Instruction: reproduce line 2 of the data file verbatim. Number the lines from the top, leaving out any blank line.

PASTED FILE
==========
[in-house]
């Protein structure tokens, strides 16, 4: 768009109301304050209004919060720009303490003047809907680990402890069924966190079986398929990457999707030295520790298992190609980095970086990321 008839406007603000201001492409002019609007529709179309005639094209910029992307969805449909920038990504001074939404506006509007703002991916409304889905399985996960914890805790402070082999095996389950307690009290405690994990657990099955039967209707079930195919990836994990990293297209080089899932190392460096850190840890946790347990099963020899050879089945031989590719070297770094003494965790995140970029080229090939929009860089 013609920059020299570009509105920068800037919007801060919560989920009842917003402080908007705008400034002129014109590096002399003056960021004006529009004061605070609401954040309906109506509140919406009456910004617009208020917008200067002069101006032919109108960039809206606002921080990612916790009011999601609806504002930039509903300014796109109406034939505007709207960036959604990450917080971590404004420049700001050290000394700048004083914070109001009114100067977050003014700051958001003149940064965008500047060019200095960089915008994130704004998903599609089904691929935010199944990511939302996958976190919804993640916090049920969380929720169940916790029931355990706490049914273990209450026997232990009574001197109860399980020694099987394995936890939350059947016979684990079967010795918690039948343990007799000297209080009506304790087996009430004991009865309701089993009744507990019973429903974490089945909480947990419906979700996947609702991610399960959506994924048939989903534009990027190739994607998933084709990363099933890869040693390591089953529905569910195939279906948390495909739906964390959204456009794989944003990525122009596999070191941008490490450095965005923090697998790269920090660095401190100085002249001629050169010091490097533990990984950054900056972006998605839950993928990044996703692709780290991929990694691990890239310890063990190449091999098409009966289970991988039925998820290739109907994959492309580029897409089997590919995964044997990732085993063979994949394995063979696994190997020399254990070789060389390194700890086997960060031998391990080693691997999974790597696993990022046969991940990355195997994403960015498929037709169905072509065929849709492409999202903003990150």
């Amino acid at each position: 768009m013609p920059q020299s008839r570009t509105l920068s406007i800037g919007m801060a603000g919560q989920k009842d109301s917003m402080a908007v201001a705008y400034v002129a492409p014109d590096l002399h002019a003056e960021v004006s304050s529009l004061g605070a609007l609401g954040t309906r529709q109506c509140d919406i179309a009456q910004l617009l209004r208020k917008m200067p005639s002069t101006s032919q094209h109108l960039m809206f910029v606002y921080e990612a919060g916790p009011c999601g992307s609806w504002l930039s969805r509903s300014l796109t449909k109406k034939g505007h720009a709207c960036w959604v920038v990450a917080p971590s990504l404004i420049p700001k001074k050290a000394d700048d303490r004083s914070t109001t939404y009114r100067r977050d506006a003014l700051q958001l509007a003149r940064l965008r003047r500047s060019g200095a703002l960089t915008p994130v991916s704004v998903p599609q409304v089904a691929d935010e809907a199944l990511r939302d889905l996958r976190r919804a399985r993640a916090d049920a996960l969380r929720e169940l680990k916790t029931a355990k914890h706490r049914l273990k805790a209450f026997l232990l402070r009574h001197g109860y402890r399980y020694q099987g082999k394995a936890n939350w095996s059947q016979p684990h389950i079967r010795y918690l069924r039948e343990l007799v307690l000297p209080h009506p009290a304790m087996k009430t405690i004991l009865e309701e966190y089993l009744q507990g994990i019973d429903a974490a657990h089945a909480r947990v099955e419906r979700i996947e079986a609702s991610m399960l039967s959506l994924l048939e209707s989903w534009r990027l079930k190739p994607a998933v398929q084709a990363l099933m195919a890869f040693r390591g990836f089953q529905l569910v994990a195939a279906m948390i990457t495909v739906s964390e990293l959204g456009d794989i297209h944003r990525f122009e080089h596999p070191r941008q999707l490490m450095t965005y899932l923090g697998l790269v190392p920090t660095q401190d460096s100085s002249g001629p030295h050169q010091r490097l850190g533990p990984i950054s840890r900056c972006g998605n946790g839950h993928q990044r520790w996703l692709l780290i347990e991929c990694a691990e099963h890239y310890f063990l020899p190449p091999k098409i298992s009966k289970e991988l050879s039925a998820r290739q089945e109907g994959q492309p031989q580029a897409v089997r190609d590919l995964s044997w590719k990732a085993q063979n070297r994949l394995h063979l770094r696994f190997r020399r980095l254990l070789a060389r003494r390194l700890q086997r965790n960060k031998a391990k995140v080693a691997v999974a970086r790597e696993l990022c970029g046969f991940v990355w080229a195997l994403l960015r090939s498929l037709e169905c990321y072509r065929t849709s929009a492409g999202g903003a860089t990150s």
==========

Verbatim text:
């Protein structure tokens, strides 16, 4: 768009109301304050209004919060720009303490003047809907680990402890069924966190079986398929990457999707030295520790298992190609980095970086990321 008839406007603000201001492409002019609007529709179309005639094209910029992307969805449909920038990504001074939404506006509007703002991916409304889905399985996960914890805790402070082999095996389950307690009290405690994990657990099955039967209707079930195919990836994990990293297209080089899932190392460096850190840890946790347990099963020899050879089945031989590719070297770094003494965790995140970029080229090939929009860089 013609920059020299570009509105920068800037919007801060919560989920009842917003402080908007705008400034002129014109590096002399003056960021004006529009004061605070609401954040309906109506509140919406009456910004617009208020917008200067002069101006032919109108960039809206606002921080990612916790009011999601609806504002930039509903300014796109109406034939505007709207960036959604990450917080971590404004420049700001050290000394700048004083914070109001009114100067977050003014700051958001003149940064965008500047060019200095960089915008994130704004998903599609089904691929935010199944990511939302996958976190919804993640916090049920969380929720169940916790029931355990706490049914273990209450026997232990009574001197109860399980020694099987394995936890939350059947016979684990079967010795918690039948343990007799000297209080009506304790087996009430004991009865309701089993009744507990019973429903974490089945909480947990419906979700996947609702991610399960959506994924048939989903534009990027190739994607998933084709990363099933890869040693390591089953529905569910195939279906948390495909739906964390959204456009794989944003990525122009596999070191941008490490450095965005923090697998790269920090660095401190100085002249001629050169010091490097533990990984950054900056972006998605839950993928990044996703692709780290991929990694691990890239310890063990190449091999098409009966289970991988039925998820290739109907994959492309580029897409089997590919995964044997990732085993063979994949394995063979696994190997020399254990070789060389390194700890086997960060031998391990080693691997999974790597696993990022046969991940990355195997994403960015498929037709169905072509065929849709492409999202903003990150």